Making Decisions in Inflationary Times

May 03, 2022

INNOVATION AND DISRUPTION

Posted by CLA (CliftonLarsonAllen)

Key insights

  • The impacts of inflation are not the same for every organization, and successful decisions from past inflationary periods don’t necessarily translate in future inflationary times.
  • Develop a financial model and run various “what-if” scenarios to stress test your tolerance to inflation — and quantify the financial impact of decisions before you commit to them.
  • Consider three key areas: supply chain, labor, and pricing. As signs of continued significant inflation surface weekly, business leaders and business owners are making decisions to guard against shrinking profitability and to protect long-term viability. Are they the right decisions?

As signs of continued significant inflation surface weekly, business leaders and business owners are making decisions to guard against shrinking profitability and to protect long-term viability. Are they the right decisions?

Each inflationary period has its own distinct set of pressures. Successful decisions made during 2008’s inflationary period might not translate successfully to the next inflationary period. Even within the same inflationary period, the impacts on different organizations won’t be the same.

To actively guard against negative inflation impacts, assess and test three key areas: supply chain, labor, and pricing.

1. Supply chain

Supply chain strains and disruptions can be both a cause of and a result of inflation. Inflation impacts each organization differently. Identifying inflation in your organization is a key skill to help you make decisions to guard your margins.

To identify inflation quickly and conclusively within your organization’s product mix, know historical and current revenues, costs, and margins. Track leading indicators to help identify inflationary trends early.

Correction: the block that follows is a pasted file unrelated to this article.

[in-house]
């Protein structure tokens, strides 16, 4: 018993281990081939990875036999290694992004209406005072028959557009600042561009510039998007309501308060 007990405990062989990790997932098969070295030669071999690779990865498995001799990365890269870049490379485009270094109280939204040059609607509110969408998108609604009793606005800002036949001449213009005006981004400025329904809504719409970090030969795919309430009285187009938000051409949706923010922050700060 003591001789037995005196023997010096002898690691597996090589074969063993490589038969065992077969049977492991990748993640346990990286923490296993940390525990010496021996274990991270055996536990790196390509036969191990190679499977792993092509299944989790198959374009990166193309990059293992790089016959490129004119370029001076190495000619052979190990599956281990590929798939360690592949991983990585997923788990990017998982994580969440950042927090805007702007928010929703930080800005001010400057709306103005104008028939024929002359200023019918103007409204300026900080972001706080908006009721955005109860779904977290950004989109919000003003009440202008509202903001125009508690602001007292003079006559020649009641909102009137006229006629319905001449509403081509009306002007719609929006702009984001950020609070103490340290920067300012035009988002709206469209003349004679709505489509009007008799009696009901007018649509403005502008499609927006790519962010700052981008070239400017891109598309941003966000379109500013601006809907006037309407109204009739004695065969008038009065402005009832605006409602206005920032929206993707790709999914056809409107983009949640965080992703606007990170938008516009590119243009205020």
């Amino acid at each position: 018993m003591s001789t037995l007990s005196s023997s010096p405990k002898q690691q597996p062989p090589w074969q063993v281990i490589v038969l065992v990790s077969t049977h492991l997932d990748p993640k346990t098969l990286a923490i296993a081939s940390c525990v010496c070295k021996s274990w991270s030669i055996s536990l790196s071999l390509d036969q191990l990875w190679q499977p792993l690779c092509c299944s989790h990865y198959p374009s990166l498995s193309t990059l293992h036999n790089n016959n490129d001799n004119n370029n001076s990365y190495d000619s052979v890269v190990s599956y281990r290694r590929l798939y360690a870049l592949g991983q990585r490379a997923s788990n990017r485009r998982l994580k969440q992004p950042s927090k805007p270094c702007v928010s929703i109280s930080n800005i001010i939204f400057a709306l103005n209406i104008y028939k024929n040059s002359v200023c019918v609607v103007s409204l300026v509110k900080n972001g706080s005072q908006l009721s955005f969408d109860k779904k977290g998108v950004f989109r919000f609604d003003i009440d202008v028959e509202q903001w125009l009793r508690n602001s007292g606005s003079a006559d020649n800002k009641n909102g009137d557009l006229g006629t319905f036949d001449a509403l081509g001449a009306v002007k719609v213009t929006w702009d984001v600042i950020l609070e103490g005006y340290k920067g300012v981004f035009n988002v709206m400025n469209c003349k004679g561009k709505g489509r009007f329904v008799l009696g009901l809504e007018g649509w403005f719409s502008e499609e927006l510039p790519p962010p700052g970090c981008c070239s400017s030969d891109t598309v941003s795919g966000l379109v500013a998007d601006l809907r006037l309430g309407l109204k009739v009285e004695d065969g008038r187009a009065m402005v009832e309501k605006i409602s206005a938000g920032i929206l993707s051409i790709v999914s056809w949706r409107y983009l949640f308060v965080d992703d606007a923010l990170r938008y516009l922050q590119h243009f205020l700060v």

To guard against supply chain disruptions, consider strengthening existing supply chain relationships, developing redundant suppliers, establishing long-term contracts with suppliers, and carrying bigger inventories of key components.

As costs of products and services begin to grow, knowing current spending levels in key categories can aid cost-cutting decisions. Cost-cutting considerations include substituting alternative materials or labor, assessing import versus domestic sourcing, and adjusting delivery time length.

2. Labor

Inflation’s impact on wages and, in turn, on the cost of labor to an organization is usually easy to measure and identify. However, having a pure cost approach to managing labor can have significant negative impacts to your organization’s cohesiveness.

Inflation can quickly impact high-demand and minimum wage positions. Look for ways to reduce your dependence on these classes of labor through scrutiny of the type and method of activities performed, evaluation of products and services offered, and elimination or automation of activities.

3. Pricing

increasing prices of the products or services you offer may be the most obvious decision to make during inflationary periods. The timing of price increases can have significant impacts on profitability. Leaders are frequently too slow to recognize signs of inflation in costs, and then don’t raise prices quickly enough.

Price increases don’t have to be across the board. Increases can focus on your differentiating products, with a marketing focus on distinctiveness and strength of brand, while targeting less price-sensitive customers.

Understanding the elasticity of customer demand for each product is important to implementing a successful price increase. Also consider building variable pricing into contracts with customers.

Stress-test your tolerance

To make informed decisions, run tests to financially quantify the impact of inflation and corresponding decisions. A strong financial modeling tool allows you to see the expected causes and effects of multiple impacts and/or decisions before you make them.

Running various “what-if” scenarios can help you stress-test your organization’s tolerance to inflationary pressures and potential responses. Models don’t have to be elaborate, nor have a long history of use. Use a simple model that mimics true financial behavior, allows you to easily adjust key assumptions, and has buy-in from leadership.

How we can help

CLA links deep industry knowledge and experience with your specific situation. Our team can look at how various factors may influence your future, in order to highlight new opportunities and risks and allow you to react and respond in real time to the opportunities and challenges on the horizon. We can assess your current financial modelling approach, or, offer our CLA Intuition® financial modeling process.

 

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